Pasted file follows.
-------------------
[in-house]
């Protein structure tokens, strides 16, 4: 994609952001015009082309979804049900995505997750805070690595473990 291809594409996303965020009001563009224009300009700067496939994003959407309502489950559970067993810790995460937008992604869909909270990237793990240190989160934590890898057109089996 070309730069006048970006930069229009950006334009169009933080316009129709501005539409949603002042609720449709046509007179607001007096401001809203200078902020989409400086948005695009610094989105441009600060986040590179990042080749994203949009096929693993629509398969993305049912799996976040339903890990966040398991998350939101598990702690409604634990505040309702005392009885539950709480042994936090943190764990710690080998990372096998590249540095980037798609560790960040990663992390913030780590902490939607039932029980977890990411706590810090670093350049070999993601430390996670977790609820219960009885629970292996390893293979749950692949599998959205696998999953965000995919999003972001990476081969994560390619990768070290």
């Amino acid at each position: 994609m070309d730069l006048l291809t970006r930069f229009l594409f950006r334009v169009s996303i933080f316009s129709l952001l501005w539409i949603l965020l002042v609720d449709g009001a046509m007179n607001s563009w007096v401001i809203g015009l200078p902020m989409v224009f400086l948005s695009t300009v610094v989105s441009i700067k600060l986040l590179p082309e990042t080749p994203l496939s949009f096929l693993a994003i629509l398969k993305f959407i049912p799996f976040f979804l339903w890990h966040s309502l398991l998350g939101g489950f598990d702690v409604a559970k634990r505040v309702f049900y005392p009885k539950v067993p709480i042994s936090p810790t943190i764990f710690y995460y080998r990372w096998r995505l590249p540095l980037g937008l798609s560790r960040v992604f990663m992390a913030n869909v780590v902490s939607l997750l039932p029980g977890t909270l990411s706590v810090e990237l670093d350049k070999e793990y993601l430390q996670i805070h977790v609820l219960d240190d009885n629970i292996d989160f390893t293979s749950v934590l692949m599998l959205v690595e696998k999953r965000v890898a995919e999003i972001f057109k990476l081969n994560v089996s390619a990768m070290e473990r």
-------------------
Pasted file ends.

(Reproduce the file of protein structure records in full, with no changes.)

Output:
[in-house]
């Protein structure tokens, strides 16, 4: 994609952001015009082309979804049900995505997750805070690595473990 291809594409996303965020009001563009224009300009700067496939994003959407309502489950559970067993810790995460937008992604869909909270990237793990240190989160934590890898057109089996 070309730069006048970006930069229009950006334009169009933080316009129709501005539409949603002042609720449709046509007179607001007096401001809203200078902020989409400086948005695009610094989105441009600060986040590179990042080749994203949009096929693993629509398969993305049912799996976040339903890990966040398991998350939101598990702690409604634990505040309702005392009885539950709480042994936090943190764990710690080998990372096998590249540095980037798609560790960040990663992390913030780590902490939607039932029980977890990411706590810090670093350049070999993601430390996670977790609820219960009885629970292996390893293979749950692949599998959205696998999953965000995919999003972001990476081969994560390619990768070290």
């Amino acid at each position: 994609m070309d730069l006048l291809t970006r930069f229009l594409f950006r334009v169009s996303i933080f316009s129709l952001l501005w539409i949603l965020l002042v609720d449709g009001a046509m007179n607001s563009w007096v401001i809203g015009l200078p902020m989409v224009f400086l948005s695009t300009v610094v989105s441009i700067k600060l986040l590179p082309e990042t080749p994203l496939s949009f096929l693993a994003i629509l398969k993305f959407i049912p799996f976040f979804l339903w890990h966040s309502l398991l998350g939101g489950f598990d702690v409604a559970k634990r505040v309702f049900y005392p009885k539950v067993p709480i042994s936090p810790t943190i764990f710690y995460y080998r990372w096998r995505l590249p540095l980037g937008l798609s560790r960040v992604f990663m992390a913030n869909v780590v902490s939607l997750l039932p029980g977890t909270l990411s706590v810090e990237l670093d350049k070999e793990y993601l430390q996670i805070h977790v609820l219960d240190d009885n629970i292996d989160f390893t293979s749950v934590l692949m599998l959205v690595e696998k999953r965000v890898a995919e999003i972001f057109k990476l081969n994560v089996s390619a990768m070290e473990r």